Let's take an example.
Discounting is one pricing strategy that many small business owners follow when they want to boost sales. But think about it. Will slashing your price, without slashing your costs, really do much for your business?
As a colleague, Mark Silver puts it, discounting assumes that:
1. The difference in price between your 'regular' price and the discounted price is what is stopping your customer from buying (i.e. your product doesn't represent value);
2. It's worth it to acquire a customer whose most important consideration is how cheap your offer is.
If the price is the problem, you've done a not so-good job of demonstrating the value you provide. Competing on price alone means that you see your product or service essentially as a commodity. If you see it as such, then customers will certainly treat it as a commodity. And then you had better have very low prices.
Discounting may boost sales, at least for a short while, but it certainly won't boost your profits, or the long term sustainability of your business. Reducing prices is usually an unsound long-term strategy that makes it more difficult to be profitable.
Price is a positioner. What is meant by that? Market position is the perception that customers have of your brand/product/service in the market place. Now you can let customers decide for themselves, or you can use the ‘marketing mix' of product, price, promotion and place to create your position.
In a recent case study a US College was losing enrolments. Part of the problem was that their prices were lower than other similar colleges, leading parents to think that the tuition provided was not of the same quality.
Increasing their prices significantly, along with some improvements in packaging, lead to a significant increase in enrolments. The prices changed how the college was perceived.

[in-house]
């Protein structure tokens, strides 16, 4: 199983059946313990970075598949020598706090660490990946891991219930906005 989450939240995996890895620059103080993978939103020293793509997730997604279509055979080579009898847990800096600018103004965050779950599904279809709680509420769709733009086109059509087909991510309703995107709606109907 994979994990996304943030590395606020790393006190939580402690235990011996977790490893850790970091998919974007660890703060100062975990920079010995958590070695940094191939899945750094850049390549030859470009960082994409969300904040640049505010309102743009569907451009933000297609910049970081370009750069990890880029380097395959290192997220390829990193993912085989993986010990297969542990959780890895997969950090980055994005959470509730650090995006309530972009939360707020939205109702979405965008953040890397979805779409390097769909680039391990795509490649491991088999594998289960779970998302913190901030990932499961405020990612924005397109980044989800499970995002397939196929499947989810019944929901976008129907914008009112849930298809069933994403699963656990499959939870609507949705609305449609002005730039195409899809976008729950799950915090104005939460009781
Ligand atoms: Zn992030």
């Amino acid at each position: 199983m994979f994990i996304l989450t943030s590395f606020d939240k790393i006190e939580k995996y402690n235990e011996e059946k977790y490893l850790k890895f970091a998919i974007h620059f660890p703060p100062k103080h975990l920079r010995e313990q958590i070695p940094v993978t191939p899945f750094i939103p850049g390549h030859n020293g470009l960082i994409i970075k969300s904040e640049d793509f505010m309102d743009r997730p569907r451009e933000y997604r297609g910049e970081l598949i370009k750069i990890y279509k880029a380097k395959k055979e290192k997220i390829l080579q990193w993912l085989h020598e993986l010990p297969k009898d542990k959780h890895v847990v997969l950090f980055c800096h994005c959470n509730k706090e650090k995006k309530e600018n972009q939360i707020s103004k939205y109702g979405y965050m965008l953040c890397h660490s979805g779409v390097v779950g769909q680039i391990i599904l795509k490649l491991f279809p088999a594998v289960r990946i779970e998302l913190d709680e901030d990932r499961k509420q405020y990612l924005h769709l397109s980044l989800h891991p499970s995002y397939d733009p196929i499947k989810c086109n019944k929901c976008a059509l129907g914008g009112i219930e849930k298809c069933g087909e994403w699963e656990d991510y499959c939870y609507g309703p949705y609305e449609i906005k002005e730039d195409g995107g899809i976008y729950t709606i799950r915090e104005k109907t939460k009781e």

And that is the issue. People often perceive low prices with low quality. For small businesses, which by their very nature don't have large volume sales, is it better to seek sales with a higher perceived quality and value. It all comes down to the pricing strategy you have decided to follow.
Or as legendary marketer Zig Zeglar put it aptly "I decided long ago I would rather explain price once than apologize for quality forever."
Whichever strategy you follow there are three key principles to always keep in mind.
1. The first pricing principle is not to undervalue/underprice your products or services. Remember you are in business to make a profit to stay in business and make at least an acceptable living.
2. The second pricing principle is that price is not only the amount on the ticket but also includes other influences on price such as discounts, allowances, and credit terms.
3. The third pricing principle is to set prices in order to maximise profits, not to maximise sales.
The key to profit is not just the numbers, sales, and frequency. At some point you need to look at fixed and variable costs vs. income. If costs exceed income on every unit sold, you will never see profit no matter how many you sell. On the other hand, you can make a decent living on low volume if you price your service right and provide high value.
If you consistently follow these principles pricing need not be a profit leaking paradox. And it will be a word you can discuss in public.
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© Adam Gordon, Profits Leak Detective